Response to soil biota by native, introduced non-pest, and pest grass species: is responsiveness a mechanism for invasion?

Alison E. Bennett, Sharon Y. Strauss

    Research output: Contribution to journalArticle

    11 Citations (Scopus)

    Abstract

    Soil biota have been credited with helping to maintain native plant diversity in multiple systems. Recent evidence suggests that introduced species may be less responsive to soil communities than most native species. If response to soil communities is correlated with invasive ability, we predict that introduced pest species should be less responsive to soil communities than introduced non-pest species or natives. In this study we test whether response to soil biota from two diverse grassland communities differs between four introduced pest, six introduced non-pest, and five native species in grasses in Yolo County, California. We found no variation in plant size or response to soil biota between introduced pest and introduced non-pest species, and these were combined in subsequent analyses. Overall, all introduced species grew significantly faster than native species. Native species showed greater variation in response to soil communities than both groups of introduced species, and native species' response varied with soil community. Variation among native species' response to soil nutrients and biota through processes like soil feedbacks may be key to maintaining diversity across landscapes in uninvaded environments. Introduced species appear less responsive to landscape variability in soil communities, which may allow them to establish and dominate plant communities in multiple habitats.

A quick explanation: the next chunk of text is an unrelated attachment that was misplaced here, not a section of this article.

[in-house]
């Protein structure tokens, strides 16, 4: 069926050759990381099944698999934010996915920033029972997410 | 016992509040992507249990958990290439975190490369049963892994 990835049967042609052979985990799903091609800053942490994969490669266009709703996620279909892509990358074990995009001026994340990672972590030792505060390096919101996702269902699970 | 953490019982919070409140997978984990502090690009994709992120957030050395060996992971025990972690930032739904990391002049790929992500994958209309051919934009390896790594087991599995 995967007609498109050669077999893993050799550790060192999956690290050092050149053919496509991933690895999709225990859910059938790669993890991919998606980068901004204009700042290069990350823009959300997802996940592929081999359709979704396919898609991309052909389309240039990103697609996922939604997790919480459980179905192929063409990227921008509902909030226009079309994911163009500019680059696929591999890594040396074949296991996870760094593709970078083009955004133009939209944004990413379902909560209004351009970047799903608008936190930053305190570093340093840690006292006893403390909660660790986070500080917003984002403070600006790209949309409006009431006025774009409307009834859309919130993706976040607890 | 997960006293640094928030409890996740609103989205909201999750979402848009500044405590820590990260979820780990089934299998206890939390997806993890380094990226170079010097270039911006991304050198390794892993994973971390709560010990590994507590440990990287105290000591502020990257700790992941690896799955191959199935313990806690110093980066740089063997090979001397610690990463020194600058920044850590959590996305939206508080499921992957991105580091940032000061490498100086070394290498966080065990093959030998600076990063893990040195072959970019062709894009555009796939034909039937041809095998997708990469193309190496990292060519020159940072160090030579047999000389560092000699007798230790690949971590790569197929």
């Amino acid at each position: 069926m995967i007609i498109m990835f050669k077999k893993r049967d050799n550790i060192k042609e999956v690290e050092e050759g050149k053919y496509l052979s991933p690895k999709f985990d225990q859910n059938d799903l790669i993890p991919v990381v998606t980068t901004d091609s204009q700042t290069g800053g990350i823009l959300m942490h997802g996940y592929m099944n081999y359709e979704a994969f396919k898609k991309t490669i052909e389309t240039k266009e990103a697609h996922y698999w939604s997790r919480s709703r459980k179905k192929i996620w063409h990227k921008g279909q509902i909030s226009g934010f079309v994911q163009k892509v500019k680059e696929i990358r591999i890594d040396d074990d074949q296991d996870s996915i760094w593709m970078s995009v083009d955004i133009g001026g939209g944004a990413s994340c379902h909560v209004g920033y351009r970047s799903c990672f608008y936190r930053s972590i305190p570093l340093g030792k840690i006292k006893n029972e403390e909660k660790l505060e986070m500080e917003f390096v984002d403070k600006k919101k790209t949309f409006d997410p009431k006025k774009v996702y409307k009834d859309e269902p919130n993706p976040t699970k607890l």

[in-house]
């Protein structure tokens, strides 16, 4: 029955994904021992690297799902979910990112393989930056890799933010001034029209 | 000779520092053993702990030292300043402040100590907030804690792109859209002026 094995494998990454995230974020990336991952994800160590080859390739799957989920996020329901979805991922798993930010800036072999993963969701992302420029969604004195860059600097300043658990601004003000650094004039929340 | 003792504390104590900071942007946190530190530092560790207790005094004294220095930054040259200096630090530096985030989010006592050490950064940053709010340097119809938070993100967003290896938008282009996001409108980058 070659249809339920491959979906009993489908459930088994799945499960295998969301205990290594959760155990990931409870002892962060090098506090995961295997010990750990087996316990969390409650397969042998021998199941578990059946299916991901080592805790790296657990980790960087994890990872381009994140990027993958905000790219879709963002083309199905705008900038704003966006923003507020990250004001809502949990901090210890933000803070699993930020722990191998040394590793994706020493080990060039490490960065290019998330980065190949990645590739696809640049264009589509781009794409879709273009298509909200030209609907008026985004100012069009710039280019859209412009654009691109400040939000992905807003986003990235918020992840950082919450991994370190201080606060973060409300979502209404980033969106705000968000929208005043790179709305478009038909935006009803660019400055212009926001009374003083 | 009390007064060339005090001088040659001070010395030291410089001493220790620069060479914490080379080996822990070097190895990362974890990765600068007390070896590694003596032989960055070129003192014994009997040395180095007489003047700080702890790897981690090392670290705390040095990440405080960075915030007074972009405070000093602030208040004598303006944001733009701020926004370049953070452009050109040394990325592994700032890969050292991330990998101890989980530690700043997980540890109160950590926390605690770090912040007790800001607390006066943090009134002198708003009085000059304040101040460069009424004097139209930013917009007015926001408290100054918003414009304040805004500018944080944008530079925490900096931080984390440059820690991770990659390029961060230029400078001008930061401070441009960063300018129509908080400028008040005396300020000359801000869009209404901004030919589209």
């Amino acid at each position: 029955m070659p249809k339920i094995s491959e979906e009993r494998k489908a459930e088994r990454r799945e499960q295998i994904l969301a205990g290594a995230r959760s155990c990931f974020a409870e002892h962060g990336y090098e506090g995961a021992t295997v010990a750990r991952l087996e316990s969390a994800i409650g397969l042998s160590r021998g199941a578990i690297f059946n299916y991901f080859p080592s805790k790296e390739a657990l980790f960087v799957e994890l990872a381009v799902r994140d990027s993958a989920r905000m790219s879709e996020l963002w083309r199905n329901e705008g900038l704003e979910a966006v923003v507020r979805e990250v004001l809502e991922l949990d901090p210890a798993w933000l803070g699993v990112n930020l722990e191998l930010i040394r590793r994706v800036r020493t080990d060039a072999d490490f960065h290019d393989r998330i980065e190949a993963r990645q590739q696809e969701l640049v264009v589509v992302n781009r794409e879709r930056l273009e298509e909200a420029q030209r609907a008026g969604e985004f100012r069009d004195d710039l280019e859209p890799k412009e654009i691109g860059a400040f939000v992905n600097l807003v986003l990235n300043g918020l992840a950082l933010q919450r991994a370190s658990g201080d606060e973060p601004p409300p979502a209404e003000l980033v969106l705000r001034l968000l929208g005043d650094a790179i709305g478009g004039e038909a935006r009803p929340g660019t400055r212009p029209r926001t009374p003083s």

Original languageEnglish
    Pages (from-to)1343-1353
    Number of pages11
    JournalBiological Invasions
    Volume15
    Issue number6
    DOIs
    Publication statusPublished - 2013

    Keywords

    • ECOLOGY
    • ESTABLISHMENT
    • ENEMY RELEASE HYPOTHESIS
    • ARBUSCULAR MYCORRHIZAL FUNGI
    • INCREASED COMPETITIVE ABILITY
    • COLONIZATION
    • Soil
    • PLANT
    • Mutualism
    • Soil pathogens
    • Invasive species
    • FEEDBACKS
    • Introduced species
    • COMMUNITIES
    • EVOLUTION
    • Arbuscular mycorrhizal fungi

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